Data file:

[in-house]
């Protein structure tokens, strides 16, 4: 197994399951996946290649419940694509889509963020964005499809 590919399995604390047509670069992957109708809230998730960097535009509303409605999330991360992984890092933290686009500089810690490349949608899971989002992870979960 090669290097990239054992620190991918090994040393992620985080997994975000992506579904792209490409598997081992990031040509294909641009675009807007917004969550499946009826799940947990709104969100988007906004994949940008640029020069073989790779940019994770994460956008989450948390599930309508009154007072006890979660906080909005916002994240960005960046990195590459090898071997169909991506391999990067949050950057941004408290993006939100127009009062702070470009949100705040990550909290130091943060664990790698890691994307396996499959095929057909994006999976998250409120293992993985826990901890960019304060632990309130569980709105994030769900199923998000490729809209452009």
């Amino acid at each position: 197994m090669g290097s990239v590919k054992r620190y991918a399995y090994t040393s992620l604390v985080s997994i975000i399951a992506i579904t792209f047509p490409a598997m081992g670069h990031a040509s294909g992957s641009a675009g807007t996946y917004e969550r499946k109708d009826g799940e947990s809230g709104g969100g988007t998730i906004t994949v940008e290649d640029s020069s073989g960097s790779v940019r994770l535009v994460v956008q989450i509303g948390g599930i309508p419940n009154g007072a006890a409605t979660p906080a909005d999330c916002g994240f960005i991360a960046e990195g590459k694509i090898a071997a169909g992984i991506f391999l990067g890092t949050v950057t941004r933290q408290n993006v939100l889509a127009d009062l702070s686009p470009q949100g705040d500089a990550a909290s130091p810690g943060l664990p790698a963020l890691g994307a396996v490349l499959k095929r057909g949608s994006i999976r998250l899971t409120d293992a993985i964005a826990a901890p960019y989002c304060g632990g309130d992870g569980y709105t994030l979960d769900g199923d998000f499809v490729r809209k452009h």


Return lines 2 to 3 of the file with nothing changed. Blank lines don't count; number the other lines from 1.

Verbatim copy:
């Protein structure tokens, strides 16, 4: 197994399951996946290649419940694509889509963020964005499809 590919399995604390047509670069992957109708809230998730960097535009509303409605999330991360992984890092933290686009500089810690490349949608899971989002992870979960 090669290097990239054992620190991918090994040393992620985080997994975000992506579904792209490409598997081992990031040509294909641009675009807007917004969550499946009826799940947990709104969100988007906004994949940008640029020069073989790779940019994770994460956008989450948390599930309508009154007072006890979660906080909005916002994240960005960046990195590459090898071997169909991506391999990067949050950057941004408290993006939100127009009062702070470009949100705040990550909290130091943060664990790698890691994307396996499959095929057909994006999976998250409120293992993985826990901890960019304060632990309130569980709105994030769900199923998000490729809209452009």
């Amino acid at each position: 197994m090669g290097s990239v590919k054992r620190y991918a399995y090994t040393s992620l604390v985080s997994i975000i399951a992506i579904t792209f047509p490409a598997m081992g670069h990031a040509s294909g992957s641009a675009g807007t996946y917004e969550r499946k109708d009826g799940e947990s809230g709104g969100g988007t998730i906004t994949v940008e290649d640029s020069s073989g960097s790779v940019r994770l535009v994460v956008q989450i509303g948390g599930i309508p419940n009154g007072a006890a409605t979660p906080a909005d999330c916002g994240f960005i991360a960046e990195g590459k694509i090898a071997a169909g992984i991506f391999l990067g890092t949050v950057t941004r933290q408290n993006v939100l889509a127009d009062l702070s686009p470009q949100g705040d500089a990550a909290s130091p810690g943060l664990p790698a963020l890691g994307a396996v490349l499959k095929r057909g949608s994006i999976r998250l899971t409120d293992a993985i964005a826990a901890p960019y989002c304060g632990g309130d992870g569980y709105t994030l979960d769900g199923d998000f499809v490729r809209k452009h």